My project in Cadiz has focused on developing an imaginary friendship with the Spanish Baroque artist Francisco de Zurbaran. It has been a one-way friendship, of course, since he lived from 1598 to 1664, producing dramatic and solemn religious paintings.
I chose to study him because of his beautiful use of chiaroscuro, his masterly portrayal of drapery and his sensitive painting of human hands. Also the Museum of Cadiz has an excellent collection of 18 of his works.
Although I have been a very admiring and respectful friend I have also been a bit ruthless. In the irreverent spirit of 21st century contemporary art I have searched out his work on the internet, photocopied it, enlarged it, cropped it, turned it into black and white, laid it on the furniture and on the floor and wrapped my body around it. The one-way friendship has been very intuitive and ended up containing some intimacy and as well as imagined conversations. I have incorporated other props as well which I have found in tourist shops or in the apartment.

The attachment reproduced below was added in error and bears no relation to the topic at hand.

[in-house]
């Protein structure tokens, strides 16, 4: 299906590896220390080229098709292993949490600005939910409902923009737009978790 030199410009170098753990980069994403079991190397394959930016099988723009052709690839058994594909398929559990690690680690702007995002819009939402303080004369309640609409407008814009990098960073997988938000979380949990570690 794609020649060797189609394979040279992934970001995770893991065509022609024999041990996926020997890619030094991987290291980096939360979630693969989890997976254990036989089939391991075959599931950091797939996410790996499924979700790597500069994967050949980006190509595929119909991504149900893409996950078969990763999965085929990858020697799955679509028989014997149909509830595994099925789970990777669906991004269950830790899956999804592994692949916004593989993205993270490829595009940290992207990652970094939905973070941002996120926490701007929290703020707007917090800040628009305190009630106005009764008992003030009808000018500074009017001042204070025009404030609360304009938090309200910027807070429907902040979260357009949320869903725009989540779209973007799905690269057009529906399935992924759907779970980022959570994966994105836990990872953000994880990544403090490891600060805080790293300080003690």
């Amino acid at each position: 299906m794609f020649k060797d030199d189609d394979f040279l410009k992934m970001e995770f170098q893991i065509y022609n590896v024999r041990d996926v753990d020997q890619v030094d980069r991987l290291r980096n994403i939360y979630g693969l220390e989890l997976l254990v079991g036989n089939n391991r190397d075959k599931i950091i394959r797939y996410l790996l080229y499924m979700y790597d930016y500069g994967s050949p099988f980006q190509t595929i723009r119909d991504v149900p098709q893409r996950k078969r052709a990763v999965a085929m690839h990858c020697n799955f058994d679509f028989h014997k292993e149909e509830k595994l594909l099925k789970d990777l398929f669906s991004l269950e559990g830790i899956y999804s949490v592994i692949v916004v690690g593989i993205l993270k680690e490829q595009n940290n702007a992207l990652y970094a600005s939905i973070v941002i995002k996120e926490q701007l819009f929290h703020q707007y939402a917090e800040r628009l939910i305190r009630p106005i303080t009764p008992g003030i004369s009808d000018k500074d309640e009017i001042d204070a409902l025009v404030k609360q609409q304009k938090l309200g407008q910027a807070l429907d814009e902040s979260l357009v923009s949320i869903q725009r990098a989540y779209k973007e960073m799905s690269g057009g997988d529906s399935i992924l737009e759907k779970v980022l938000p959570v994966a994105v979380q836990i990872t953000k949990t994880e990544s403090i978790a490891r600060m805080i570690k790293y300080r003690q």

In general, interacting with his imagery has made me think about the continuity of human experience, of our shared humanity, and how the flesh of my hands is not so different from the flesh of the hands he painted 400 years ago.